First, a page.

Local Government Elections: Deputy Minister's briefing; Departments Public Service & Administration, Cooperative Governance &Traditional Affairs Strategic Plans & Budgets 2011

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Meeting Summary

The Deputy Minister of Cooperative Governance and Traditional Affairs addressed the meeting on the significance of the recent municipal election results, saying that as service delivery had been a key issue, this had placed the focus on local government. However, during a forthcoming summit, there would need to be consensus for the development of a new local government financial model, as part of the Local Government Turnaround Strategy. This would involve looking at factors such the size of municipalities and their capacity to raise their own resources, in order to determine the functions and powers allocated to them.

The Department of Cooperative Governance (DCoG) and Department of Traditional Affairs (DTA) outlined their mandates, strategies, goals and budgets.  In both instances, emphasis was placed on service delivery. Priorities for the DCoG included strengthening the capacity and capability of the Department, improving cooperative governance across the three spheres, including review and amendment of local government policy and legislation, improving municipal financial and administrative capability, refining the Ward Committee system, and implementing different approaches to municipal financing, planning and support. There was also a need to improve access to basic services and implement the community workers programmes, as well as facilitating economic development at local level. The DTA outlined that it would need to ensure that the institution of traditional leadership was transformed and could partner with government in community development. It was intended that this department would be fully operational by 2011, but only 43 of the 128 funded posts had been filled so far. The DTA had conducted an assessment on the state of governance in traditional affairs. The work of this department overlapped with various others, so there was a need to establish partnerships aligned to the vision to have an effective and efficient institution of traditional affairs that enhanced sustainable development and service delivery. The budgets of both departments were briefly outlined and broken down.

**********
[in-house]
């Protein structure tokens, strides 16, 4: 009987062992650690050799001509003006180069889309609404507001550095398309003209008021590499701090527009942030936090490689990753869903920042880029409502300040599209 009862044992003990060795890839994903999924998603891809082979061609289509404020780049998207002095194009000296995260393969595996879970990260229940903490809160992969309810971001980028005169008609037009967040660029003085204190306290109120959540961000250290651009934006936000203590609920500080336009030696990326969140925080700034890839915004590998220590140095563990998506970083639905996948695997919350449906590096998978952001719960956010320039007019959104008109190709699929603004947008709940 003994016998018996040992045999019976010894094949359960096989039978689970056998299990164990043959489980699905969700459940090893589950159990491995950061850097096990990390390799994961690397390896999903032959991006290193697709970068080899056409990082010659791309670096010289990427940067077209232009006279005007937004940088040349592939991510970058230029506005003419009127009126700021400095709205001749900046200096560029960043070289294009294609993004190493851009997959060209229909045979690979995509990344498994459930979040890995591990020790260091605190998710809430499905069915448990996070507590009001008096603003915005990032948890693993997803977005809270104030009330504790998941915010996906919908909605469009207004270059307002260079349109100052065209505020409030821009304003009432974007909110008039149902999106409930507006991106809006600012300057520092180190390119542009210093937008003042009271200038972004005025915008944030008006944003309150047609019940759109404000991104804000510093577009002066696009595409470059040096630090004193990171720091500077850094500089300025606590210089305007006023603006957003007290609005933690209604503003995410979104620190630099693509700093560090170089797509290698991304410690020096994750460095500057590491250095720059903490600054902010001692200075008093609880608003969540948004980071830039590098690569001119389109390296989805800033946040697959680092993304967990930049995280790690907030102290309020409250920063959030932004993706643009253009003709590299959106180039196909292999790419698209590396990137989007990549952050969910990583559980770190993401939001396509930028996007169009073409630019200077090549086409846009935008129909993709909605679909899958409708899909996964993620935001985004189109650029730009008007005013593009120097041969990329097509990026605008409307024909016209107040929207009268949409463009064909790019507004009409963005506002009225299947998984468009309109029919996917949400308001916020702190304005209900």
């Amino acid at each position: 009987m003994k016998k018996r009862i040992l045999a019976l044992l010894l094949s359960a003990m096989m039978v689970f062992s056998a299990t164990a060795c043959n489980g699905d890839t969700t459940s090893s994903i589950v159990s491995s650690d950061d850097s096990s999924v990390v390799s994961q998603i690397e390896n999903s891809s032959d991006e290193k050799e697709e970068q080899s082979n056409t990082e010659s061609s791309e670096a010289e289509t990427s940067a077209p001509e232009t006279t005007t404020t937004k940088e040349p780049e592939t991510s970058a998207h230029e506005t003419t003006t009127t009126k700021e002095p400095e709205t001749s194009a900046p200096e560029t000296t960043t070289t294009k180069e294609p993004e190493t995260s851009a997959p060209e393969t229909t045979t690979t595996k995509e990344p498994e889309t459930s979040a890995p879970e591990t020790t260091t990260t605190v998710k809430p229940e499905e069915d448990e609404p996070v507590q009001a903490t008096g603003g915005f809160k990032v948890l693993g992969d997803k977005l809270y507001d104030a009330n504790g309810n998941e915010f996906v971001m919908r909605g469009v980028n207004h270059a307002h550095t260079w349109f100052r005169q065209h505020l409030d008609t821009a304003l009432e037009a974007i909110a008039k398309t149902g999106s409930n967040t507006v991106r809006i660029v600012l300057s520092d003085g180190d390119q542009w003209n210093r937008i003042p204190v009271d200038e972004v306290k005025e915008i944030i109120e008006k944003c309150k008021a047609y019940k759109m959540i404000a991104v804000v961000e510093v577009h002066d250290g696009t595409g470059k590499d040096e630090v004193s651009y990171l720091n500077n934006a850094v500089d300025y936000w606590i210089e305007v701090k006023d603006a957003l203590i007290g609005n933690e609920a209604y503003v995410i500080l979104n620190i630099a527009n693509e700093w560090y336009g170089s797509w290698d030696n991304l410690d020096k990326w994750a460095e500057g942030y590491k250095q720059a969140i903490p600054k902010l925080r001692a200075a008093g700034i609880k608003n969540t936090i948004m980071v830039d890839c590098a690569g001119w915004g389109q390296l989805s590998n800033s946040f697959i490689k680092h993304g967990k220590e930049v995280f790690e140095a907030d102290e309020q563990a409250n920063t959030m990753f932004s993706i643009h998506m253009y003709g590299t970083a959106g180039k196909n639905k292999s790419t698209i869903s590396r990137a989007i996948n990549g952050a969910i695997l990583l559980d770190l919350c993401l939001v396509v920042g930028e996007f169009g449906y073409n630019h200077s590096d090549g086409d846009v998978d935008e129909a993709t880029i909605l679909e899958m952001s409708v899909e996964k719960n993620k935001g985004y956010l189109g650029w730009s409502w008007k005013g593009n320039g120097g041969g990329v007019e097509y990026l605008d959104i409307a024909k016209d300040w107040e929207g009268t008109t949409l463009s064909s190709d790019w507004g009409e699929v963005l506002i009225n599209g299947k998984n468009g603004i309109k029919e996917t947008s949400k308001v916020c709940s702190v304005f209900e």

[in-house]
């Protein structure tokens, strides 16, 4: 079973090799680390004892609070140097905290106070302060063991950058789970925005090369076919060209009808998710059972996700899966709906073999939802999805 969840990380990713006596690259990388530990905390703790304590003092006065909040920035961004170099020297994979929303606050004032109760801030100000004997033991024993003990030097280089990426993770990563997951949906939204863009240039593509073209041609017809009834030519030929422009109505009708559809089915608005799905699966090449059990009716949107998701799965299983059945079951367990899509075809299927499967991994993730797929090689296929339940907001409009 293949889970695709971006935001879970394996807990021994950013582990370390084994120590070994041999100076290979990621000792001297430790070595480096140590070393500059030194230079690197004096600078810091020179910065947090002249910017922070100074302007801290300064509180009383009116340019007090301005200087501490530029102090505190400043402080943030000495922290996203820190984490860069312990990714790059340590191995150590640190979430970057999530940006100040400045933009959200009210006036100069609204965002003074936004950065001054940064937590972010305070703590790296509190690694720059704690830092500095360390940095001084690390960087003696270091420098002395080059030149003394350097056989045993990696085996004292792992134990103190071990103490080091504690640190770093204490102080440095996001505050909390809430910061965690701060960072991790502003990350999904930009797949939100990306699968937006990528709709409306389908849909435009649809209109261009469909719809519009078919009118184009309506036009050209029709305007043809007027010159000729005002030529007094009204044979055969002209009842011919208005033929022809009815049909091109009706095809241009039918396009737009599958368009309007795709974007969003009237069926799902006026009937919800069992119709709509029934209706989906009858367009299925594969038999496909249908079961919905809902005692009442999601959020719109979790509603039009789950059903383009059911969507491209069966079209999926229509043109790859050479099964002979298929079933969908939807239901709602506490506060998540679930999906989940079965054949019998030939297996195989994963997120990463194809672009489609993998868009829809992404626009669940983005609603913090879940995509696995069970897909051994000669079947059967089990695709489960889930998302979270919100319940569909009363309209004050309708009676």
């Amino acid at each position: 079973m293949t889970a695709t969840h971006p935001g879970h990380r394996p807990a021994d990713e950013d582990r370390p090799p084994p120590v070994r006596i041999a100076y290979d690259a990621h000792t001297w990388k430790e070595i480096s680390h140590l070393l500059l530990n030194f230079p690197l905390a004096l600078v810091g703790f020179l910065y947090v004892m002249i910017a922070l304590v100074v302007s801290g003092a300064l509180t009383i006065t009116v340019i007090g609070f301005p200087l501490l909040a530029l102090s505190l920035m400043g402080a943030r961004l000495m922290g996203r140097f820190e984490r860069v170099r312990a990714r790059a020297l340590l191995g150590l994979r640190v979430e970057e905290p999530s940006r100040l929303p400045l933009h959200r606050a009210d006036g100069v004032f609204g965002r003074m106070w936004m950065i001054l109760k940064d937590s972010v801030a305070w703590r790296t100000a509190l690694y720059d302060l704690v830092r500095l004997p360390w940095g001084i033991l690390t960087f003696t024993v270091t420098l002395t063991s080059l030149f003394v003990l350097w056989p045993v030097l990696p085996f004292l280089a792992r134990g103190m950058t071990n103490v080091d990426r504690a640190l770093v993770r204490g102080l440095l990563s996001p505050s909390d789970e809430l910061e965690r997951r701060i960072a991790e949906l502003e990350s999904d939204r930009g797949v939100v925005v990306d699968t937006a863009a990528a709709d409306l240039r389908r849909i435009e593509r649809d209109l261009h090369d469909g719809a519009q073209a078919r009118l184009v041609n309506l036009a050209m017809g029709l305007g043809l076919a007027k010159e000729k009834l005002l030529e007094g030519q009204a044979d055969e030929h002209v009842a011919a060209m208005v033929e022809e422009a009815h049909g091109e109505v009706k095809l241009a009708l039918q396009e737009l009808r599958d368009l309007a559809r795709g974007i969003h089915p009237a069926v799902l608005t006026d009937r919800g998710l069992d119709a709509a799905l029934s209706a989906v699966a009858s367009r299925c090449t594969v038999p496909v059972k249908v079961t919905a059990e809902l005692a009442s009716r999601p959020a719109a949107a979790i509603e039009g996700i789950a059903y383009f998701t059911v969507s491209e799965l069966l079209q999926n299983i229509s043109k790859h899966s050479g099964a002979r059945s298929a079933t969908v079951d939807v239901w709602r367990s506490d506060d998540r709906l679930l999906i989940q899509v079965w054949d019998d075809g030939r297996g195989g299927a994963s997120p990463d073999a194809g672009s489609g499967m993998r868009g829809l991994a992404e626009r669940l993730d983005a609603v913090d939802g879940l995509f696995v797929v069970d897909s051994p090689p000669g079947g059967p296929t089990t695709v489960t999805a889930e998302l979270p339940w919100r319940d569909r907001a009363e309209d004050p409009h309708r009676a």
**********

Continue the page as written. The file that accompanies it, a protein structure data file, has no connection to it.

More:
Members highlighted the plight of the Khoisan people, and their struggle to achieve recognition, and asked for details of legislative plans to accommodate their recognition. Members also questioned the delays in staffing the DTA as a separate entity and asked for details of the DCoG’s job creation projects. They questioned the delay in the passing of the Traditional Courts Bill, which resided with the Department of Justice and Constitutional Development, noted that it had taken far too long to create the indigent register, and that the majority of municipalities did not have indigent policies in place, and noted that communities were becoming frustrated at the lack of service delivery. It was questioned whether the promotion of monitoring mechanisms could avoid service delivery protests. Concerns were also expressed that disaster management needed attention, particularly by urging communities and municipalities to ensure that they did not build in flood-prone areas. The Committee were also concerned that the National House of Traditional Leaders was described as “dysfunctional”, in part owing to persistent in-fighting, and said that there should be an urgent meeting between the Committee, the National House of Traditional Leaders and the Department, to clarify and address the concerns.


Meeting report

Local Government Elections: Deputy Minister Cooperative Governance and Traditional Affairs briefing
Mr Yunus Carrim Deputy Minister of Cooperative Governance and Traditional Affairs (COGTA), said the Department of Cooperative Governance and Traditional Affairs (COGTA) viewed the recent municipal elections as remarkable, as there had been a 57% turnout - compared to the Independent Electoral Commission’s (IEC’s) forecast of 40% - and the process had been peaceful, and no results had been queried. However, the electorate had indicated that their votes were not unconditional, in the sense that future support was conditional upon service delivery.  This placed the focus on local government. A major summit meeting would be held in July to discuss issues that both the Select and Portfolio Committees on Cooperative Governance and Traditional Affairs had been noting for years – namely, that the current financial model for local government was not sustainable, and that there needed to be consensus on the development of a new model as part of the Local Government Turnaround Strategy (LGTAS). This would involve looking at factors such the size of municipalities and their capacity to raise their own resources, in order to determine the functions and powers allocated to them.  He described the turnaround strategy was a “do or die” matter, as communities were demanding service delivery, and action therefore needed to be accelerated.